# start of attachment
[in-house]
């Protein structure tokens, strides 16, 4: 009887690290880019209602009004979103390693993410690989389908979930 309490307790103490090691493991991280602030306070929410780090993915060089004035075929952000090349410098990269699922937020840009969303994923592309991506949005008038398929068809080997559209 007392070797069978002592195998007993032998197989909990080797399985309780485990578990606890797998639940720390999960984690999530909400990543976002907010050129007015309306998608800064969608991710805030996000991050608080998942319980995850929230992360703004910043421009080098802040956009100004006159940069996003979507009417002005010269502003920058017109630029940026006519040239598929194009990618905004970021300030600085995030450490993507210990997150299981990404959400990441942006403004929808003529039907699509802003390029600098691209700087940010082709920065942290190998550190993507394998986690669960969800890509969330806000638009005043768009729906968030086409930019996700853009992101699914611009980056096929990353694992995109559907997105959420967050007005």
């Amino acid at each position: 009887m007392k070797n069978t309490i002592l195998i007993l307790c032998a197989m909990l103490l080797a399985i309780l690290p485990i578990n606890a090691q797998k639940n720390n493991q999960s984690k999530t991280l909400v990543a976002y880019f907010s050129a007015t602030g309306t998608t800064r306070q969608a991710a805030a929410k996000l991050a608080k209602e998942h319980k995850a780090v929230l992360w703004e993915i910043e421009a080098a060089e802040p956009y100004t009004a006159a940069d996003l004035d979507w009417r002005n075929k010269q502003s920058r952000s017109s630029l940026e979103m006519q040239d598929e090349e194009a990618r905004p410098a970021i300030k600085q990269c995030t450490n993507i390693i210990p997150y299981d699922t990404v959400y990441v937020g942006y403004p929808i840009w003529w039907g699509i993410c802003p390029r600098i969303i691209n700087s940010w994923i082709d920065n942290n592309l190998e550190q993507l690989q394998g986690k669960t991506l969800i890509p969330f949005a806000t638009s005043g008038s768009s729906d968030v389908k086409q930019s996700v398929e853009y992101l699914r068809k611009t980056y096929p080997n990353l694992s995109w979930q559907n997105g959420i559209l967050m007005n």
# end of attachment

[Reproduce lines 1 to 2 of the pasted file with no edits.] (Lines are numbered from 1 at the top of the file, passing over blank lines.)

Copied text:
[in-house]
């Protein structure tokens, strides 16, 4: 009887690290880019209602009004979103390693993410690989389908979930 309490307790103490090691493991991280602030306070929410780090993915060089004035075929952000090349410098990269699922937020840009969303994923592309991506949005008038398929068809080997559209 007392070797069978002592195998007993032998197989909990080797399985309780485990578990606890797998639940720390999960984690999530909400990543976002907010050129007015309306998608800064969608991710805030996000991050608080998942319980995850929230992360703004910043421009080098802040956009100004006159940069996003979507009417002005010269502003920058017109630029940026006519040239598929194009990618905004970021300030600085995030450490993507210990997150299981990404959400990441942006403004929808003529039907699509802003390029600098691209700087940010082709920065942290190998550190993507394998986690669960969800890509969330806000638009005043768009729906968030086409930019996700853009992101699914611009980056096929990353694992995109559907997105959420967050007005």